Propeller Shaft Strut Angle.

Designs for inboard or outboard power

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Gary S.
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Joined: Thu Apr 05, 2007 10:23 am
Location: Olympia, WA

Propeller Shaft Strut Angle.

Postby Gary S. » Thu Apr 05, 2007 10:52 am

Since Glen-L has taken over Ken Hankinson's Boat Plans I'm hoping someone can answer this question. I'm new to inboards. I'm building Ken's 19' Barrelback (Replica of 1939 Chris Craft). The plans call for a shaft that has an approximate 18 degree entrance angle with the bottom of the boat. I have a 16 degree strut. Is the 16 degree angle approximate enough or will the 16 degree strut push the engine too far forward?
Gary S.
Olympia, WA

bronk
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Postby bronk » Wed Apr 11, 2007 6:03 pm

You can alwasy shim / bed the strut at a 2 degreee angle to make up the difference.
It is really very simple to do
Get everything lined up (engine in place), shaft on, strut placed and mounting holes drilled. If there is really a 2 degree error, you cna do several things:
Plane / shave the plywood to matcht the angle and use a solid shim
Make up a thickened batch of epoxy to bed the strut.

Spread the epoxy pull the strut up with the mounting bolts (wax / grease the threads). Clean up the sqeeze out and then put massking tape around to act as a dam (so it does not flow out). Come back in a few hours or in the morning and trim up with a gouge or rat-tail rasp(while still not completely hard).
Mark Bronkalla
www.bronkalla.com - 50 mph furniture

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Bill Edmundson
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Postby Bill Edmundson » Wed Apr 11, 2007 7:00 pm

Mark,

Some of the post disappeared. But, your solution for 2 degrees is great. I see you had a few miracle recoveries yourself.

Bill
Mini -Tug, KH Tahoe 19 & Bartender 24 - There can be no miracle recoveries without first screwing up.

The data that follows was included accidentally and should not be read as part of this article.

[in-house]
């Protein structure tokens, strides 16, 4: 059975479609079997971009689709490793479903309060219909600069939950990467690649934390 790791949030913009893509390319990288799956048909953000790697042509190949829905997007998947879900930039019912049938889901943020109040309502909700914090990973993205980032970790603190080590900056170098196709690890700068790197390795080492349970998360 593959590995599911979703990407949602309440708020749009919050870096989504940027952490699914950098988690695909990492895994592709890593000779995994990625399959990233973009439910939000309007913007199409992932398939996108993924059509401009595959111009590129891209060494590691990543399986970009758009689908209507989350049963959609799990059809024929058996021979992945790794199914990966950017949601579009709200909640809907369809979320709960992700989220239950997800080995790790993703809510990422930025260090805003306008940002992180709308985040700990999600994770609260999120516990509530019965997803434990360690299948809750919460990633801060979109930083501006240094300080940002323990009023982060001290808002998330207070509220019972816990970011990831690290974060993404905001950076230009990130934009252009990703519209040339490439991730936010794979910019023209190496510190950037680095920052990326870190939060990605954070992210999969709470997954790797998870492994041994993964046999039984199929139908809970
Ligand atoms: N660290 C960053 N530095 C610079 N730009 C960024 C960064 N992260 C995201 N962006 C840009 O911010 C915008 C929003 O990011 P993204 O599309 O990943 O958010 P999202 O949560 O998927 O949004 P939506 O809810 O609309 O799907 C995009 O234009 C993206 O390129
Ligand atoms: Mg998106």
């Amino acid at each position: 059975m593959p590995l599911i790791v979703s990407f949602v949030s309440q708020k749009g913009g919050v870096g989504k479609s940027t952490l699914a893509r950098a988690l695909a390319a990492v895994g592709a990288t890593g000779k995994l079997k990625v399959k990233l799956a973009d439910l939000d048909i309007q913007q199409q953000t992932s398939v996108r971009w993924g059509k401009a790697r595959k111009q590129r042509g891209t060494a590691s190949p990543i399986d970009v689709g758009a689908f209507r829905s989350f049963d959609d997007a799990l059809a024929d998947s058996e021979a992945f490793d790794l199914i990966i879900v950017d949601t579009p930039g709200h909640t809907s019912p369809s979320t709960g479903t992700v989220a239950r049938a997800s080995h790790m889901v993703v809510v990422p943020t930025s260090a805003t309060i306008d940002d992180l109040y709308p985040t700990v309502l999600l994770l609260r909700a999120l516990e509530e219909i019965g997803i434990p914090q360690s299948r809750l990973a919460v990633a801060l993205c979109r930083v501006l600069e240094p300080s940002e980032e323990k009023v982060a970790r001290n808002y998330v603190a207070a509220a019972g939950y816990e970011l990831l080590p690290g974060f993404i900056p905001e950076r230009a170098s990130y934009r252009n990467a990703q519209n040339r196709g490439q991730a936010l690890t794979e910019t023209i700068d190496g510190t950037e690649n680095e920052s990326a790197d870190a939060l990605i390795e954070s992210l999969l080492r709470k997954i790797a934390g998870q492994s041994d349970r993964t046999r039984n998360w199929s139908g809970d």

Tahoe 19 Build

Gary S.
Posts: 2
Joined: Thu Apr 05, 2007 10:23 am
Location: Olympia, WA

Postby Gary S. » Wed Apr 11, 2007 9:00 pm

Mark,

Thanks for your input. I cut a 2 degree wood shim and shaped the face against the slight V bottom at this location. It came out perfect for the 18 degrees recommended. I've enjoyed reading your articles on boat building. Thanks again for your suggestions.

Gary S.
Gary S.

Olympia, WA

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Bruce T.
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Location: Almonte, Ontario, Canada

Postby Bruce T. » Thu Apr 12, 2007 12:52 pm

Gary, I'm sure the 2 degree shim will work fine but there is a distinct advantage to using thick epoxy as Mark describes. You calculated that you need 18 degrees but what if the perfect alignment is 17 1/2 degrees. If you install the shaft on the engine and install the strut on the shaft and then follow Mark's instructions to bed the strut in epoxy, you will have a PERFECT alignment which means that you won't have to do any further alignment at the shaft coupling on the transmission. This is the way I did it. I found that it took all the guessing out of the alignment problem.

Bruce.

Dwain the ski king
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Postby Dwain the ski king » Thu May 10, 2007 10:48 pm

Ckeck out how I did my shaft hole.(customers photos). I think mine was in the vicinity of 14 degrees, but should have a 16....Made it fit anyway.... if you drill the hole like I did then you can set the motor in at the angle of the shaft instead of trying to hit the motor with the shaft.....I would send my adapter that I made for you to use when you are ready to drill. I live about a 100 miles away(Portland). It's a 1 inch shaft with a 1/2 " cut down on one end for drill motor to chuck to and the other end is bored to take a forstener bit (with set screws to hold the bit). It worked great, drilled the hole in 5 mins. with a 1/2" air drill...Look at the pics...Dwain, AKA the Ski King.........dbcolton@ccwebster.net or 503-631-7238....


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